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GDP

Sweden’s GDP continues growth in second quarter

Sweden's GDP continued its strong development in many areas in the second quarter, rising 4.6 percent in seasonally adjusted figures compared to the same quarter last year, Statistics Sweden (SCB) reported on Wednesday.

The figure represents the highest growth rate increase since the second quarter of 2000. The upturn is mainly a result of the strong growth in business, where demand has accelerated considerably since the financial crisis.

In calendar-adjusted figures, GDP rose by 1.9 percent compared to the previous quarter. Non-adjusted GDP growth amounted to 5.2 percent compared to last year, with inventory changes accounting for half of this figure, 2.6 percentage points.

Household consumption increased by 2.6 percent compared with last year thanks to income growth, low interest rates and increased unemployment. Demand for durable goods increased, mainly automobiles and home electronics. The lower savings ratio is an indicator that part of household consumption is financed through reduced savings.

Despite having been the engine for earlier changes, net exports did not figure in the upturn. The contributions to GDP growth from net exports have been negative figures for the last four quarters.

The upturn was a result of a wider purview of the economy, with strong growth in consumption and investment. Labour market development was especially strong, but the normal pattern of production and employment appears to be broken. Production and employment now largely increase at similar rates.

Both imports and exports had positive development, while net exports held back GDP growth. Although exports increased strongly, imports increased even more. High import volumes are contributing to the areas of the economy that are growing fastest, including household consumption and export goods.

As was the case with the first quarter, demand for goods increased, while trade in services only rose marginally. Countries that were harshly affected by the financial crisis have now slowly begun recovering, resulting in an increased demand for Swedish goods.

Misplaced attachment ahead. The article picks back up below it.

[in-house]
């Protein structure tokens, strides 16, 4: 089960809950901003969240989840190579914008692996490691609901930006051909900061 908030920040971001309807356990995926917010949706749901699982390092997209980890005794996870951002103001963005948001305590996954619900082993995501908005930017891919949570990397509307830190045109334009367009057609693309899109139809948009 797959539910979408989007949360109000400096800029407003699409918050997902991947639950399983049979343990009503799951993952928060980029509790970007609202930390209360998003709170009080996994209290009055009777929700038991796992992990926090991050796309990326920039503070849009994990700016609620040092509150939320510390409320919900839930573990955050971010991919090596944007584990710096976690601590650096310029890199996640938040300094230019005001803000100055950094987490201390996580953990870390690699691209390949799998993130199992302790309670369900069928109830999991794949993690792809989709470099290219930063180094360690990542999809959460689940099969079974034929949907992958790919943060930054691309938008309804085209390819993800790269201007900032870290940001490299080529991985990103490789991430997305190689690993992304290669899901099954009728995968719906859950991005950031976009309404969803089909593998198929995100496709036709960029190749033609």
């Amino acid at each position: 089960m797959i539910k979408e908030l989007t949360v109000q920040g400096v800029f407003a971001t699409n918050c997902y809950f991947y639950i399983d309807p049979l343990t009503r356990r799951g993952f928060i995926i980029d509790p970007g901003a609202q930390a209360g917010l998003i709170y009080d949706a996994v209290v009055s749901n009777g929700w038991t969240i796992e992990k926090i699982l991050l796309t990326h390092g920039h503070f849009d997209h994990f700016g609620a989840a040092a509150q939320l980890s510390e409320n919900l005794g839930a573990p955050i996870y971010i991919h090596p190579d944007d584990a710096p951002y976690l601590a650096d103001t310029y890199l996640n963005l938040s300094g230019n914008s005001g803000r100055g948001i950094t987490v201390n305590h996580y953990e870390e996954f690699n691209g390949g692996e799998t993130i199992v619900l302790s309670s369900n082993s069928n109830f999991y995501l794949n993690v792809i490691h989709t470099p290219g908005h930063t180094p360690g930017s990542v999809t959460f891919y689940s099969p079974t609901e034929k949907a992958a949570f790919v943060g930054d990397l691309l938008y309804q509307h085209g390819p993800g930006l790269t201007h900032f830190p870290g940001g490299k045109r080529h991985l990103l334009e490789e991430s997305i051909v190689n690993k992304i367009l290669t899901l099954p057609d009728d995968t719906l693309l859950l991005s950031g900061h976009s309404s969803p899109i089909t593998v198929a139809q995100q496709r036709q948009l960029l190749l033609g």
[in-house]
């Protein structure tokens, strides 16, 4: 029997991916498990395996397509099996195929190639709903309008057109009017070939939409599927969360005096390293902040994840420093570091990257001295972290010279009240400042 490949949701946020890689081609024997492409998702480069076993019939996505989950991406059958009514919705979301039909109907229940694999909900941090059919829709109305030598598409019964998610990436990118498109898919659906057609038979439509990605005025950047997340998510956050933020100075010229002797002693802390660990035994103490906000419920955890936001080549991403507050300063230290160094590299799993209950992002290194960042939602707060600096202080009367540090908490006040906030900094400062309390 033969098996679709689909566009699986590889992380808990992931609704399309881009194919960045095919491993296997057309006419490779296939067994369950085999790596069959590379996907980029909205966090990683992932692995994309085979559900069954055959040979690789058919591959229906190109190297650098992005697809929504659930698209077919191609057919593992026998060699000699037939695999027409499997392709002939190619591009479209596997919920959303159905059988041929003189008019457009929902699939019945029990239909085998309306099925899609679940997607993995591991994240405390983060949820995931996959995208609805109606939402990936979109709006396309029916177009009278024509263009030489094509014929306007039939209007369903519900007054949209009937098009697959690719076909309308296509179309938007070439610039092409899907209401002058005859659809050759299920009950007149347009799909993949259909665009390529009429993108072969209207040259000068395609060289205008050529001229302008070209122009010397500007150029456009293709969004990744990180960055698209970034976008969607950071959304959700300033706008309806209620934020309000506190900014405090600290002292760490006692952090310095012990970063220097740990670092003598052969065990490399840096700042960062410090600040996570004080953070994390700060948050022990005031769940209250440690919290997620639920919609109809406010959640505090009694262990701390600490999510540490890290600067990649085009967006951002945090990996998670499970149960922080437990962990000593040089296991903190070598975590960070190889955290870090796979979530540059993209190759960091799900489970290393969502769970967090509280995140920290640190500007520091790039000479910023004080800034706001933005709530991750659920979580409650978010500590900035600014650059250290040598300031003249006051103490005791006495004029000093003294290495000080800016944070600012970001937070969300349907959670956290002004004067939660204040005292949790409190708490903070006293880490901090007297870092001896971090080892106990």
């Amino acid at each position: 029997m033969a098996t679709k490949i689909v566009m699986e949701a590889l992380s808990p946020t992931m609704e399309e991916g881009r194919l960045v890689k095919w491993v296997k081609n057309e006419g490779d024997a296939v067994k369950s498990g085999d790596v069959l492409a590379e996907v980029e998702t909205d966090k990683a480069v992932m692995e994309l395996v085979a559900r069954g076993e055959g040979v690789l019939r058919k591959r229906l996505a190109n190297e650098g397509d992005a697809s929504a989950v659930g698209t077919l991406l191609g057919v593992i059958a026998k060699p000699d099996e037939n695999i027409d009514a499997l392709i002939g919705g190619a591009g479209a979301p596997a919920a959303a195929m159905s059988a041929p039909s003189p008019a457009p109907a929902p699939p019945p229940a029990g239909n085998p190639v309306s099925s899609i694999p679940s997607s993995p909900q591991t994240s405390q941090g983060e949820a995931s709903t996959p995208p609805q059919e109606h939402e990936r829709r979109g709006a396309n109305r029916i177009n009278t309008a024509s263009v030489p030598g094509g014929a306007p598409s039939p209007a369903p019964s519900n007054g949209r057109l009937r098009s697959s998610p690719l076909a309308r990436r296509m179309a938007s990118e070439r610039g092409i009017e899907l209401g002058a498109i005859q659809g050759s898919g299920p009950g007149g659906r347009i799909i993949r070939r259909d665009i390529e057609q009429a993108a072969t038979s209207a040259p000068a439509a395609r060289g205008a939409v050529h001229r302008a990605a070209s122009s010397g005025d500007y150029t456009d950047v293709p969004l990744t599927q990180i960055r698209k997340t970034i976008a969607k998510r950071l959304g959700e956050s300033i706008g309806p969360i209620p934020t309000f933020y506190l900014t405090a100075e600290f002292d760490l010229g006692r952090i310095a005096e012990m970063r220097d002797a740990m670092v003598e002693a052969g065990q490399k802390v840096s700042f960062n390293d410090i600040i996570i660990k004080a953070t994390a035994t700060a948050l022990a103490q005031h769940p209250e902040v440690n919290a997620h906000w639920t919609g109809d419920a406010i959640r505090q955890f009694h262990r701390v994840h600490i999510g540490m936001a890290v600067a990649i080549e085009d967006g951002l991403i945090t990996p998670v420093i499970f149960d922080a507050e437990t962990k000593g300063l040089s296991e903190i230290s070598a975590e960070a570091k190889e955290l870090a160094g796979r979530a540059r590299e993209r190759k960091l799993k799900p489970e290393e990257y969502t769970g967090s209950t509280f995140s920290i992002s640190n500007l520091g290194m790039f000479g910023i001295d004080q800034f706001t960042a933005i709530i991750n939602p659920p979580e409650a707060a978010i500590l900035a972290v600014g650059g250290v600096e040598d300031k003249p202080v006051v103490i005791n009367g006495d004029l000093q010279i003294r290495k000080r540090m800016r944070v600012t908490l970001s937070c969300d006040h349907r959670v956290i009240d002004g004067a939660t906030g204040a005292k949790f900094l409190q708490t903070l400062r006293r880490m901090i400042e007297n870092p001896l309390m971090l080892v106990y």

Labour market conditions continued to improve.

For the first time in this business cycle upturn, increased employment and decreased unemployment were noted for both men and women. The number of hours worked increased considerably more than the number of employed persons, implying a certain degree of caution for recruiting new employees.

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ECONOMY

Swedish economy continues to sputter

Swedish economic growth failed to meet expectations in the third quarter of 2013, reaching a meager 0.1 percent compared to the previous quarter, new figures reveal. But the possible effects on the repo rate remain unclear.

Swedish economy continues to sputter

Analysts surveyed by Dow Jones Newswires had forecast quarterly GDP growth of 0.2 percent, while Reuters' survey revealed analysts expected growth of 0.5 percent.

Compared to the third quarter of 2012, the Swedish economy expanded by 0.3 percent, below the 0.4 percent forecast by analysts surveyed by Reuters.

While consumer spending increased by 2.1 percent, and government spending rose by 1.9 percent, growth figures were dragged down by inventory reductions, which fell by 1.6 percent.

Exports were also down by 1.6 percent, while imports dropped by 2.2 percent.

The figures released by Statistics Sweden on Friday did include some reason for hope however, as the agency upwardly revised its previous figures for economic growth by 0.5 percent in the second quarter and 0.3 percent in the first quarter.

Despite the less-than stellar growth statistics, economists in Sweden said the details of the report were more encouraging than the headline figure.

"Aspects of the GDP indicate a healthy evolution of the internal economy," Nordea economist Annika Winsth wrote on Twitter.

Speaking with the TT news agency, she called the figures "okay", saying they likely mean Sweden's central bank will leave Sweden's benchmark interest rate, the repo rate, unchanged when it convenes again in December.

However, SEB economist Olle Holmgren said economic stagnation and low inflation meant the Riksbank would likely cut rates from today's 1 percent to 0.75 percent.

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